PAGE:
Wednesday, January 03, 2018

Guilty Goodbyes

Last night as I sat in the dining room working on my online class, I heard my mother and my sister-in-law whispering in the kitchen, “How are you doing with all of this?” my sister-in-law asked.
“It’s just so hard on all the kids,” I heard my mom’s response as she went on to describe how Grace sobbed on the day she left. 
“Hey, stop talking about me!” I called, but the words had already done their damage. They gnawed inside me like so many worms. 
I’ve known for while that my parents don’t want me to move to France. They make not so subtle comments as they ask questions about what we will do and what the kids will do. My Dad especially says things like, “guess we’ll raise your grandkids for you,” and “how are you going to replace all those things you got rid of when you move back?”
I fume inside. Not just because we don’t have any grandkids yet, but because my parents moved to Florida when Earl and I, with our one baby, moved back to the Midwest. My parents are great with my kids, but they have always lived far away and I have never tried to make them feel guilty about that. When the kids were participating in sports, I really wished my parents were around to cheer them on. They’ve never seen Grace perform in a play. I’m just on a rant now to assuage my own guilt.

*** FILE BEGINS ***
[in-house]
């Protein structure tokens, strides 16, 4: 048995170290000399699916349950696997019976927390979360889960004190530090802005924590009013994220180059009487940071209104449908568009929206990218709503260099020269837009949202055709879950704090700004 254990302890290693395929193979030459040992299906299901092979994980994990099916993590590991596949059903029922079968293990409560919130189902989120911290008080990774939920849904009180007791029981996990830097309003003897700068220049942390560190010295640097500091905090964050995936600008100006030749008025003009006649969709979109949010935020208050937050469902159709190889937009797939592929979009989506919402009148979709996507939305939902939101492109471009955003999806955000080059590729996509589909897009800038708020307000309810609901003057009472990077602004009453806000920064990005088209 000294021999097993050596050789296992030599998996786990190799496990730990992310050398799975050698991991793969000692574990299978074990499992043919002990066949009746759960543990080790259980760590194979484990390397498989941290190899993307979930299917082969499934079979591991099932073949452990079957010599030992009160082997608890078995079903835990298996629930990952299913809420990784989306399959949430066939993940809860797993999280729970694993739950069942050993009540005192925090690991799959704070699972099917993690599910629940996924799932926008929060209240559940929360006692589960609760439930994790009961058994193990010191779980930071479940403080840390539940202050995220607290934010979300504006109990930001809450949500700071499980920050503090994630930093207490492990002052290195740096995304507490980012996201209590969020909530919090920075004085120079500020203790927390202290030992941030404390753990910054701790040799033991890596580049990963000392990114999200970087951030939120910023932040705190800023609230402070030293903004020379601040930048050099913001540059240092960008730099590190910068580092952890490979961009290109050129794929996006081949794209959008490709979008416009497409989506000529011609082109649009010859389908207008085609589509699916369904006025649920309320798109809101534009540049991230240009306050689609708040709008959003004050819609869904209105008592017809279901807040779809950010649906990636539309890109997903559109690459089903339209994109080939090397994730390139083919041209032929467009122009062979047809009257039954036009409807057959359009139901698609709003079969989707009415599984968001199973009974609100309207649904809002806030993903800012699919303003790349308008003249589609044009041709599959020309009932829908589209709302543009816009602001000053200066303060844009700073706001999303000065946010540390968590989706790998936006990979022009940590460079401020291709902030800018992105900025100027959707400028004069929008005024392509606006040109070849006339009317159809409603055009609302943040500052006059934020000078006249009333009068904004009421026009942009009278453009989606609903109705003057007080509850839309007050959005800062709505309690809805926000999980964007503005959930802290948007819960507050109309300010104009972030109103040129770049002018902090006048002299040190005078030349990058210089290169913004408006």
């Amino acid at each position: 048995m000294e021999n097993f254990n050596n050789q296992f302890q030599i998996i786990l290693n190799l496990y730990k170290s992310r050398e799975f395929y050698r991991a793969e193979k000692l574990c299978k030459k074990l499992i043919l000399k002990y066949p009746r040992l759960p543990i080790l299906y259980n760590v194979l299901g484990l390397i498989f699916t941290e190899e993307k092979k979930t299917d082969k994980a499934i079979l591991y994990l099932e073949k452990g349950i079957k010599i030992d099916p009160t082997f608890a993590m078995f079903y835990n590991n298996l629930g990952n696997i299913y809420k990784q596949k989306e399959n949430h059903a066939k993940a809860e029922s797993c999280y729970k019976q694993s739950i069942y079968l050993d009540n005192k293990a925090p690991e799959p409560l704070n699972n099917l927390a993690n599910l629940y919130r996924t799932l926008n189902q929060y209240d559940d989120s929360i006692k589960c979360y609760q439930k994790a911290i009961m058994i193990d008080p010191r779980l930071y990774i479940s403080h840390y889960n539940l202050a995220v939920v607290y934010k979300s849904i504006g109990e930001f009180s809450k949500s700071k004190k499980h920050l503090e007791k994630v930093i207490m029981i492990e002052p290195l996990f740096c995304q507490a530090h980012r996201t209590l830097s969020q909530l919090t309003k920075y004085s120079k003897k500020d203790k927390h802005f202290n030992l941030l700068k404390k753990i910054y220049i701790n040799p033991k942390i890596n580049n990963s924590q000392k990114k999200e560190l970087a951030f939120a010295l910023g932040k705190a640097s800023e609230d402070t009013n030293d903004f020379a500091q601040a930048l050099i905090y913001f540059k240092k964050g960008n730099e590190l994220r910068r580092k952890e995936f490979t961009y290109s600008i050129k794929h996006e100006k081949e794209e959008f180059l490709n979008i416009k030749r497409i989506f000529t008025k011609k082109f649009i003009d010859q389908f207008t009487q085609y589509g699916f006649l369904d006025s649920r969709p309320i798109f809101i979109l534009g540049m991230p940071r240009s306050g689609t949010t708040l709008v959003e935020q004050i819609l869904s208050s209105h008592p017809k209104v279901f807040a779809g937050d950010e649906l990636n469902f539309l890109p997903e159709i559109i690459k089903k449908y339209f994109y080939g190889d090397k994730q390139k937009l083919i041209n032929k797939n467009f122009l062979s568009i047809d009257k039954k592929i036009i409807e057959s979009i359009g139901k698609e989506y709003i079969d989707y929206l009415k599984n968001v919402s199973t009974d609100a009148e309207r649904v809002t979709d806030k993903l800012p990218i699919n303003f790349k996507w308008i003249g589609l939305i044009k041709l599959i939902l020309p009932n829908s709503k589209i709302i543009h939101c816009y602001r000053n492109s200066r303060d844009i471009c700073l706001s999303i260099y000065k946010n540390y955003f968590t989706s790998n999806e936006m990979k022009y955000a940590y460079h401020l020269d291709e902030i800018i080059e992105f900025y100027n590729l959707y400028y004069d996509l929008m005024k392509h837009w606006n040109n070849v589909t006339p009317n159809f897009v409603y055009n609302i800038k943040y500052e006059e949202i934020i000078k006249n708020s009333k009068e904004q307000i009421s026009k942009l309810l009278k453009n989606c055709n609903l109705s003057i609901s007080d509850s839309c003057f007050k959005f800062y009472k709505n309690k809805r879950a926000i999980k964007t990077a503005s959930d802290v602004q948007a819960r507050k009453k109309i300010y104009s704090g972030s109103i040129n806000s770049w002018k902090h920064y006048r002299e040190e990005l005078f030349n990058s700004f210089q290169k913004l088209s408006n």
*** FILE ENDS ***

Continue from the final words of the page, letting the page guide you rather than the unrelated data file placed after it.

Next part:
I also know that every time we say goodbye to my parents, 81 and 80, they believe it could be the final time. Still, when we lived in Ohio, we were a 16-hour drive away, so saying goodbye is always precarious in Ohio or France. And, having lost a sister at age 18, I’m well aware that anyone could die before i get to see them again. 
Should I put my dream on hold until my parents die? They could live well into their 90s, like my grandmother did, dying at 97. My mother has a sister who is 98! 
Should I put off this second chapter of my life until our children are all married and settled into good jobs, homes with mortgages, and possibly kids of their own? 
Waiting would only lead to more reasons not to go. 
I’ve always been the daughter who went exploring— France at 22, Washington DC at 24, Florida at 25. 
The words of the Moana song echo in my head: “I wish I could be the perfect daughter, but I come back to the water no matter how hard I try. Every turn I take, every trail I track, every path I make, every road leads back to that place I know where I cannot go, where I long to be.”



Even though my parents may worry or disapprove, I’m stepping toward that next adventure, my load is just a little heavier. 

3 comments:

francetaste said...

I know what you're going through. My parents were SO unhappy, too. It was possibly worse because my husband is European, meaning the move was permanent, and the grandchild was a baby they would barely get to know.
For one thing, you can move home if necessary (like if grandkids become reality). A year, two, three in France will be be a fantastic experience, even if they don't stretch to 6 or 7. And at that point you can always take long vacations in France. In other words, your options are open.